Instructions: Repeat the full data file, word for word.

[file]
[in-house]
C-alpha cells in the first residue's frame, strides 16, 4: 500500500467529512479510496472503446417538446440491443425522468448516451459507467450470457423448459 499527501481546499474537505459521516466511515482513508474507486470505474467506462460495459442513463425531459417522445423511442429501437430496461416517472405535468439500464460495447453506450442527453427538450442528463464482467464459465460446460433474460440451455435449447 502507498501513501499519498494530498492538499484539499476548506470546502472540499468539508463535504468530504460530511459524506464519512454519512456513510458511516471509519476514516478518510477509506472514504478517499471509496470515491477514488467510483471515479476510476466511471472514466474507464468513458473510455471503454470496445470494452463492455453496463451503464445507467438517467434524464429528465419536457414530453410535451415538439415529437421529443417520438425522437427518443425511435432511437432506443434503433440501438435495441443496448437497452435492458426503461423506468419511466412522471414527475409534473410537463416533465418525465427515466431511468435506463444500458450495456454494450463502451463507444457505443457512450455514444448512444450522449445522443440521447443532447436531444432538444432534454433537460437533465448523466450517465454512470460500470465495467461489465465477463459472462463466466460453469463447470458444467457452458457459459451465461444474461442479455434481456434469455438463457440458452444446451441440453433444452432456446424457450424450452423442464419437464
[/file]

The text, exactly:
[in-house]
C-alpha cells in the first residue's frame, strides 16, 4: 500500500467529512479510496472503446417538446440491443425522468448516451459507467450470457423448459 499527501481546499474537505459521516466511515482513508474507486470505474467506462460495459442513463425531459417522445423511442429501437430496461416517472405535468439500464460495447453506450442527453427538450442528463464482467464459465460446460433474460440451455435449447 502507498501513501499519498494530498492538499484539499476548506470546502472540499468539508463535504468530504460530511459524506464519512454519512456513510458511516471509519476514516478518510477509506472514504478517499471509496470515491477514488467510483471515479476510476466511471472514466474507464468513458473510455471503454470496445470494452463492455453496463451503464445507467438517467434524464429528465419536457414530453410535451415538439415529437421529443417520438425522437427518443425511435432511437432506443434503433440501438435495441443496448437497452435492458426503461423506468419511466412522471414527475409534473410537463416533465418525465427515466431511468435506463444500458450495456454494450463502451463507444457505443457512450455514444448512444450522449445522443440521447443532447436531444432538444432534454433537460437533465448523466450517465454512470460500470465495467461489465465477463459472462463466466460453469463447470458444467457452458457459459451465461444474461442479455434481456434469455438463457440458452444446451441440453433444452432456446424457450424450452423442464419437464